Yet God’s action was not disinterested. The purpose of God’s having sent the Son was to save the world, just as the purpose of commanding Moses to erect a serpent on a pole was to save the people from death. The son came to save, to grant eternal life because God loved the world. That was Jesus’ announcement. I’m here because the God who loved you of old, still does. He sent me to tell you, to show you, to gather you up into life with him forever.

Jesus’ coming is like the bringing of a light into a dark space. The contrast of light and dark is intense. Indeed, the coming of the Son into the world leads to numerous pairs of contrasting realities:

  • condemn and save
  • believe and not believe
  • stay in the darkness and come into the light
  • do evil and doing what is true

These opposites express the sharp distinction that is created when our dark cosmos is entered by the light of God. Like the people in the story in Numbers, we have already been bitten or are in imminent danger of being bitten. Death is inevitable. When the bronze serpent is brought into the world, we look and live, or we do not. As Jesus comes into the world, we trust that which bears God’s gracious love, or we do not. We receive eternal life or we continue to live apart from God, condemned.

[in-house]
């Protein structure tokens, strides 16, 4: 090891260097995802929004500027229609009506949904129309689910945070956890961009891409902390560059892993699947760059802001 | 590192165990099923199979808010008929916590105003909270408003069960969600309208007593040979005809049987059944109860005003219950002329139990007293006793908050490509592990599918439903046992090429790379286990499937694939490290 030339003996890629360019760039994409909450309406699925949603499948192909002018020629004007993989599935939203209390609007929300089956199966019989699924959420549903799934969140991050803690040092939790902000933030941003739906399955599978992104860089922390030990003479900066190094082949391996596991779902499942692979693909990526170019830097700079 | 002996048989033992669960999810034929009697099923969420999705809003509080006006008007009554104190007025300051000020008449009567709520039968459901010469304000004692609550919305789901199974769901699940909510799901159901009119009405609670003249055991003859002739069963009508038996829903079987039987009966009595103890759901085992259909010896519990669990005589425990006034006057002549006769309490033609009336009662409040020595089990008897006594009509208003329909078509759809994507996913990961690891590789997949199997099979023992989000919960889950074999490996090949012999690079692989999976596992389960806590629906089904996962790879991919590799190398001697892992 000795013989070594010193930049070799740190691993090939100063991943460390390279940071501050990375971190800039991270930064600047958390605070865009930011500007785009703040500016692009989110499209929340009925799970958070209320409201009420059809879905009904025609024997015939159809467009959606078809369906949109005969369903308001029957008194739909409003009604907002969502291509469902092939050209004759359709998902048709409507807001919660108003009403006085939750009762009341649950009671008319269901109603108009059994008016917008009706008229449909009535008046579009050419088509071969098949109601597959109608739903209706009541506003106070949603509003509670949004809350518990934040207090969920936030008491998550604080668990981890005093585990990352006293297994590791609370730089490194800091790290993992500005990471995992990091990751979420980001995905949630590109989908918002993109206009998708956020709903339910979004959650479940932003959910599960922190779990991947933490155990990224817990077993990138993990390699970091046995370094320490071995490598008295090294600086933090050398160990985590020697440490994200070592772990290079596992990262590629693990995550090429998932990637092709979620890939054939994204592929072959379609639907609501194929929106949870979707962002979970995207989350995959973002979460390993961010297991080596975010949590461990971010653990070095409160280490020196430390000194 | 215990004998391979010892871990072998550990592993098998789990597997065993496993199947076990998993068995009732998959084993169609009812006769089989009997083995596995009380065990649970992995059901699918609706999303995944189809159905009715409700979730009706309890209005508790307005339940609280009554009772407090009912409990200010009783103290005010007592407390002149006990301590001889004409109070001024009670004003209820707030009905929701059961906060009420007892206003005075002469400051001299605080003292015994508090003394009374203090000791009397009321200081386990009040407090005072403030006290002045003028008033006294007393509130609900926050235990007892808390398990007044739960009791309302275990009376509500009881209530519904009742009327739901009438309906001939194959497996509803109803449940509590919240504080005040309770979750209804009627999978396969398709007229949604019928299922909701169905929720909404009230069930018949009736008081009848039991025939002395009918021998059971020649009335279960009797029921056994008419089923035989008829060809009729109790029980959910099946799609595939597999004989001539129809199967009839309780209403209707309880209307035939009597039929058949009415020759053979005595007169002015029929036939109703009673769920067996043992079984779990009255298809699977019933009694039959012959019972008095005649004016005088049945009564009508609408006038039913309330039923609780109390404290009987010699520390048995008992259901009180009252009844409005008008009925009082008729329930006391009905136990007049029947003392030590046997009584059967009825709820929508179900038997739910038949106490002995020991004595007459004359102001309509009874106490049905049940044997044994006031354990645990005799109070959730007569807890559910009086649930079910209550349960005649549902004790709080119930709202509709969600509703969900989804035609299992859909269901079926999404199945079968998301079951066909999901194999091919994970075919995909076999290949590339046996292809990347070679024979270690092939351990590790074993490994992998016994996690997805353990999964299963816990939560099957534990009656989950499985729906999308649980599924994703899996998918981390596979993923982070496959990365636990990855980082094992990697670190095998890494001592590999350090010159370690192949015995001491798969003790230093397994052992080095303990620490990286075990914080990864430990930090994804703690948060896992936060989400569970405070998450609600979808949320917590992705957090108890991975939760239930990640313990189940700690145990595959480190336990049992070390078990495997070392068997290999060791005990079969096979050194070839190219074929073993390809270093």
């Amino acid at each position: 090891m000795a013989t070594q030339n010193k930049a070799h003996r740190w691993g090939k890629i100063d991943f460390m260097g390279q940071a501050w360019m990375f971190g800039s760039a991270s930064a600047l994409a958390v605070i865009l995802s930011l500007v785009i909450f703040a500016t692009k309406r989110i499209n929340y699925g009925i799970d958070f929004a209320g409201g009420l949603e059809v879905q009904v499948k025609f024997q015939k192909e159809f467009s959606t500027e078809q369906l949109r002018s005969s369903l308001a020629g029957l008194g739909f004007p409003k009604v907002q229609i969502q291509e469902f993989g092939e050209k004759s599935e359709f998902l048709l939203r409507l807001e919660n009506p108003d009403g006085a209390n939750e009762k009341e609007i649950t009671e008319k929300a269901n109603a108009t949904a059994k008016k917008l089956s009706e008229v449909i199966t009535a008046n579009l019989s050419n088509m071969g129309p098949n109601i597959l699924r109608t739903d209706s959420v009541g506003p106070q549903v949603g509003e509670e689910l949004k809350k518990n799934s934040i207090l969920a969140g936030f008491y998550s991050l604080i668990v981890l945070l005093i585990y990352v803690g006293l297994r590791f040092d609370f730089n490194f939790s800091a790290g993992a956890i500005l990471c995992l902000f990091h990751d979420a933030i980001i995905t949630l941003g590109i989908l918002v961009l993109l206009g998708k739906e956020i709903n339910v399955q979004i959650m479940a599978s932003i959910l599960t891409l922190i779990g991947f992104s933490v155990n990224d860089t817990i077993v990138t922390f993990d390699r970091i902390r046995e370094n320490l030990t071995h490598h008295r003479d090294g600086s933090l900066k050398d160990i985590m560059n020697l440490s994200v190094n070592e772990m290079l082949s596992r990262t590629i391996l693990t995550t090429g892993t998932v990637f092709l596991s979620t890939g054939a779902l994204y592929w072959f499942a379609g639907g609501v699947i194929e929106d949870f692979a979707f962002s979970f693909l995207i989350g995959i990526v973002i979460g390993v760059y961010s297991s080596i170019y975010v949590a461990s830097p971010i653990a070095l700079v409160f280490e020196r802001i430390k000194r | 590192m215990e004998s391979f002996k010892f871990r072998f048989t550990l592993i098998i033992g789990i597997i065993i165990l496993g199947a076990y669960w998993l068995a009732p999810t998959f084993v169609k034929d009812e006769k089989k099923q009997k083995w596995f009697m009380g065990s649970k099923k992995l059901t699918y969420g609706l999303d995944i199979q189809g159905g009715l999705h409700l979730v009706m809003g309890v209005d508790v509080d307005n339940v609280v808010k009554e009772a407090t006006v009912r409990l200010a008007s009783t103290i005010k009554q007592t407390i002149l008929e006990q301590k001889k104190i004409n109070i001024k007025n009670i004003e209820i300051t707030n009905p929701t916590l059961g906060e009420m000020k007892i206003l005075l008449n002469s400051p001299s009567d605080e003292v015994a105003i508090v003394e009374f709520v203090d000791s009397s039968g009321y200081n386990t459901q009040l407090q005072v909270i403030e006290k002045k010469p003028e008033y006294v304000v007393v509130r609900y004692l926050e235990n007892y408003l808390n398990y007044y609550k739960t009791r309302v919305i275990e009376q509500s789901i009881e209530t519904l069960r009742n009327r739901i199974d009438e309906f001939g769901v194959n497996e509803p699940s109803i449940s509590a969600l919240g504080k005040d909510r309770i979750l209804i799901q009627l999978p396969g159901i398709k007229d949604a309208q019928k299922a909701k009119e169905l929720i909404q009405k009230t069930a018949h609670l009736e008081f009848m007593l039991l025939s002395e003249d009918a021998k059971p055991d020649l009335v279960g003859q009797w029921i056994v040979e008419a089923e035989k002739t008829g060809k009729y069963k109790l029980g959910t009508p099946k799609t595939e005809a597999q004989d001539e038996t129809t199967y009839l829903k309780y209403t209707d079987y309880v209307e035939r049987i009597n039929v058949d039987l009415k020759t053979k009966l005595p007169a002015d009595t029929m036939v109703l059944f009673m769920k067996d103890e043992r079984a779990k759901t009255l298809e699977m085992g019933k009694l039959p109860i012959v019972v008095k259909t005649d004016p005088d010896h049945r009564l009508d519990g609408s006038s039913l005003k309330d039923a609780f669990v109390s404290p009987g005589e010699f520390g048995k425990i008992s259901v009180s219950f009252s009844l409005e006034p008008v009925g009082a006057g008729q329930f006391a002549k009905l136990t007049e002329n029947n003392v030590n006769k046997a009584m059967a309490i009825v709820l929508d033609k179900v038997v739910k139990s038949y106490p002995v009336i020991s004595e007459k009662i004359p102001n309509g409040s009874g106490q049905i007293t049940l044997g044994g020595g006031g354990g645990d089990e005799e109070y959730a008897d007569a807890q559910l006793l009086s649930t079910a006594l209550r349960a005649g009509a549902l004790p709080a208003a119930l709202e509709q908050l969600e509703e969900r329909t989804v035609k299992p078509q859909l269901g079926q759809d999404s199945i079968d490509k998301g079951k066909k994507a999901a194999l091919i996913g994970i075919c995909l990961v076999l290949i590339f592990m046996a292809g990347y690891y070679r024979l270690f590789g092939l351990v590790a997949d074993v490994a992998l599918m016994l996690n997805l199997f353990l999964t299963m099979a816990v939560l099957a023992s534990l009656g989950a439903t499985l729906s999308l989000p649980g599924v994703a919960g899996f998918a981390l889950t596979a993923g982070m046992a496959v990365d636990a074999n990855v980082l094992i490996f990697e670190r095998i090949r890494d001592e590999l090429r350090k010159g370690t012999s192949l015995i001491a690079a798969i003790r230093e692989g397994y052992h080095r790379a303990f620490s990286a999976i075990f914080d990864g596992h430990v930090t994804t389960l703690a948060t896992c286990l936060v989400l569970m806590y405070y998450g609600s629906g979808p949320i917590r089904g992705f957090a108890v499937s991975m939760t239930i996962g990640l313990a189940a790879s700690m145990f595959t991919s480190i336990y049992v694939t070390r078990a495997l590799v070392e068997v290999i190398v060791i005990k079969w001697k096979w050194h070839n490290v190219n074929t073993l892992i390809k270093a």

If this begins to sound like a theology that demands our deciding to believe or not, we have several reminders in the context that help us to hear more deeply what John wants to say.

First, these verses are embedded in a story where Jesus continues to engage, argue, and persuade people who are slowly transformed into believers. In John 3, Nicodemus is the seeker by night who is left in confusion, only to reappear in 19:39 to help care for Jesus’ body. He has emerged from darkness into light over the course of Jesus’ ministry.

So also the Samaritan woman of John 4 whose long conversation with Jesus ends in a tentative belief, far from where she first began. Consider the blind man healed in John 9, whose move from darkness to light happens rather quickly in physiological terms, but more slowly in terms of identifying Jesus. The intense contrast between believing and not believing, darkness and light, and evil and truth are descriptions of realities, but not of the process by which human beings come to recognize truth, light, life, and God’s own son.

Finally, verses 18-21 follow the first and most important contrast, the contrasting ways to depict God’s own goal and longing. God’s way of loving the world was to send the Son to save it. Jesus is God’s expression of love and longing. The light comes to find us, to illuminate our path for our sake, because God wants us. God reaches out through the Son with the sheer purpose of sharing everlasting life with us.

Yes, John tells us there are real consequences in our daily life and our everlasting relationship with God. But he tells us in order to help us see the contrasts, look clearly at our lives, appreciate the gracious gift of God as a gift of love, and live in fearless confidence of that love. Have we ever been so truly and consistently desired by another as we are by God? No indeed. God loved the world in this way that he gave the Son so that we might live forever with God.